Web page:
SATA CommHealth continues to provide healthcare services in Singapore, such as diabetic health checks, while continuing its tuberculosis-detection services. It provided free tuberculosis-screening services in 2016 when a series of tuberculosis infections occurred in Ang Mo Kio.41



Authors
Lee Siew Yeen & Goh Lee Kim



References
1. SATA CommHealth. (2012). The SATA story: Celebrating 65 years of caring for the community. Singapore: Author, pp. 3, 10. Retrieved 2017, February 24 from SATA CommHealth website: http://www.sata.com.sg/wp-content/uploads/2014/09/SATA-e-book_v7_9Oct12_FINAL.pdf
2. Lim, K. T., & Lee, M. (1997). Fighting TB: The SATA story, 1947—1997. Singapore: The Association, p. 14. (Call no.: RSING 614.542095957 SIN)
3. SATA CommHealth. (2012). The SATA story: Celebrating 65 years of caring for the community. Singapore: Author, pp. 4–6. Retrieved 2017, February 24 from SATA CommHealth website: http://www.sata.com.sg/wp-content/uploads/2014/09/SATA-e-book_v7_9Oct12_FINAL.pdf
4. SATA CommHealth. (2017). Our history. Retrieved 2017, February 24 from SATA CommHealth website: http://www.sata.com.sg/about_us/our-history/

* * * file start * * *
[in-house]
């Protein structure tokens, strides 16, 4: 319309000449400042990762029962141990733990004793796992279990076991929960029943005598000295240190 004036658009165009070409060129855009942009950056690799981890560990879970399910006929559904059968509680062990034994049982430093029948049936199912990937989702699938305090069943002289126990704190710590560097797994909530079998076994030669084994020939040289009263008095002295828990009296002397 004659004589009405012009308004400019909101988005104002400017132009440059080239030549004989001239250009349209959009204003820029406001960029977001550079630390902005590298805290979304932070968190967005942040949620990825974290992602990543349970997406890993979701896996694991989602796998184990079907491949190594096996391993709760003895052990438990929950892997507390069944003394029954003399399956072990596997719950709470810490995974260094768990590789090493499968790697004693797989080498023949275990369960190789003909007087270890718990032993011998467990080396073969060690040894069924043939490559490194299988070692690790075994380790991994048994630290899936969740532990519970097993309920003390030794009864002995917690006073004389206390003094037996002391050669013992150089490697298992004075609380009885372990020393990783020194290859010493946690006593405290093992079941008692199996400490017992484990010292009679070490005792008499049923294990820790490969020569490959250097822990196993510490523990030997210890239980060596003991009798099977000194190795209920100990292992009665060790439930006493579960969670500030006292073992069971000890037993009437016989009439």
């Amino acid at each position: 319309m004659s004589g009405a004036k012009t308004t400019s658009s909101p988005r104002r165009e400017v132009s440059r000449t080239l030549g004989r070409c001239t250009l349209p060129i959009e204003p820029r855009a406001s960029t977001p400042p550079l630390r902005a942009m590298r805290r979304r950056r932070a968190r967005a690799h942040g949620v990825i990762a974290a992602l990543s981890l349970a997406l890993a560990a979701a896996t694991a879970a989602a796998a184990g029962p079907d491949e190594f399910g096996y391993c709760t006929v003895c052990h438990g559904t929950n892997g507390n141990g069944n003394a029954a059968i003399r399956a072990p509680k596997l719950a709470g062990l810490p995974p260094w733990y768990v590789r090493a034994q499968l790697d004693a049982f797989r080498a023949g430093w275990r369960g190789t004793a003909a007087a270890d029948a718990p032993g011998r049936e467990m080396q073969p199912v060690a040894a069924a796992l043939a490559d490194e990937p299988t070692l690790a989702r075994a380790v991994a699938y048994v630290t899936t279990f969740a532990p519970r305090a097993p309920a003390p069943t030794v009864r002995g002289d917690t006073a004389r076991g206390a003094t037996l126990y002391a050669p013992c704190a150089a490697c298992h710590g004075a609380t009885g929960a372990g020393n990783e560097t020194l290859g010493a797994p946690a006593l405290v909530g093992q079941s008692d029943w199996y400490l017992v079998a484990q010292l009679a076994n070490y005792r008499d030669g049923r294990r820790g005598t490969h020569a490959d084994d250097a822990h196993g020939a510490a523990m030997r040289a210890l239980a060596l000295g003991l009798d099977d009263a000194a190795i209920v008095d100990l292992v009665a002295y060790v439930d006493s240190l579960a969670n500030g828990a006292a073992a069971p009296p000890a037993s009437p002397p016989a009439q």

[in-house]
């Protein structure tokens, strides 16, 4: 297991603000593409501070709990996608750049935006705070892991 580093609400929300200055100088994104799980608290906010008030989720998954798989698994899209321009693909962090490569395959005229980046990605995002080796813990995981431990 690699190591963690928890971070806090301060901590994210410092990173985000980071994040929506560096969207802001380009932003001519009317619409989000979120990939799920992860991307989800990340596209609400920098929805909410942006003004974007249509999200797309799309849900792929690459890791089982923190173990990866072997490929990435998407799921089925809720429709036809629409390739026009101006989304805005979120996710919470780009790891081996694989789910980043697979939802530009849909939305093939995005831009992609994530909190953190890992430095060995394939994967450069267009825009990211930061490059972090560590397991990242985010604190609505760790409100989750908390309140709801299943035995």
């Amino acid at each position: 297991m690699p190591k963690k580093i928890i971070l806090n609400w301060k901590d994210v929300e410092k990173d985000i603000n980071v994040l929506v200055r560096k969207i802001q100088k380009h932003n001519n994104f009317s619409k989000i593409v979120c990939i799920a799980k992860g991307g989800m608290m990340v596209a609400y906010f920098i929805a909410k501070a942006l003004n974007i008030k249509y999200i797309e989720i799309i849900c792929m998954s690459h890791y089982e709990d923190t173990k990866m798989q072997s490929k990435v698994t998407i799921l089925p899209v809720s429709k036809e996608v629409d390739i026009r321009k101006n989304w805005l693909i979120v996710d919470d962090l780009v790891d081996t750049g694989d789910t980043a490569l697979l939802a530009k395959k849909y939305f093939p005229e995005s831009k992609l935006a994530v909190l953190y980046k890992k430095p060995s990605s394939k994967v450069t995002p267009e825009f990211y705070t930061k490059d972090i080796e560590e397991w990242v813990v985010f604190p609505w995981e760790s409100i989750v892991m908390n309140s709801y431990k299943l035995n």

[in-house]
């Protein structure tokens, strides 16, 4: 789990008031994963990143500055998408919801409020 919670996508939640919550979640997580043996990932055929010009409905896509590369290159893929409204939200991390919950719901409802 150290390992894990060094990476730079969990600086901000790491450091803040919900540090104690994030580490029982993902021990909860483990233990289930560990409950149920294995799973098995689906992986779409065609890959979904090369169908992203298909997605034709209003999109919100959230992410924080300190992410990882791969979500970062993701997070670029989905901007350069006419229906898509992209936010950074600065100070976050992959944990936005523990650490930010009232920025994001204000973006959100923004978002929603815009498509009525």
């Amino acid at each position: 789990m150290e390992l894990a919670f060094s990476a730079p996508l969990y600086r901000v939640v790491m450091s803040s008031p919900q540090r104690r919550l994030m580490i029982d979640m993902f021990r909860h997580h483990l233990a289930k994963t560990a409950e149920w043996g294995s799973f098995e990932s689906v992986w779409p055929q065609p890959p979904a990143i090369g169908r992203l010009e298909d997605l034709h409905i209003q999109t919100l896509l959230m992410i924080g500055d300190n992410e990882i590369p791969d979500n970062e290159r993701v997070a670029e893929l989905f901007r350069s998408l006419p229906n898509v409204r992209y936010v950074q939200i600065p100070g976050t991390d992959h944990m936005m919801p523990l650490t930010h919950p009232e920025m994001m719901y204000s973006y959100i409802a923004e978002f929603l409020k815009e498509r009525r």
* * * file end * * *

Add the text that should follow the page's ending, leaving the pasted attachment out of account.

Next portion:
5. SATA CommHealth. (2012). The SATA story: Celebrating 65 years of caring for the community. Singapore: Author, p. 7. Retrieved 2017, February 24 from SATA CommHealth website: http://www.sata.com.sg/wp-content/uploads/2014/09/SATA-e-book_v7_9Oct12_FINAL.pdf
6. Lim, K. T., & Lee, M. (1997). Fighting TB: The SATA story, 1947—1997. Singapore: The Association, p. 19. (Call no.: RSING 614.542095957 SIN); Lady Gimson opens T.B. clinic. (1948, November 30). The Straits Times, p. 7. Retrieved from NewspaperSG.
7. $100,000 T.B. clinic to open. (1948, November 5). The Straits Times, p. 6. Retrieved from NewspaperSG.
8. T.B. surveys in S’pore schools. (1948, November 30). The Singapore Free Press, p. 8. Retrieved from NewspaperSG.
9. 2,000 T.B. patients a month. (1949, September 1). The Straits Times, p. 7; Million a year to fight T.B.. (1949, September 3). The Straits Times, p. 7. Retrieved from NewspaperSG.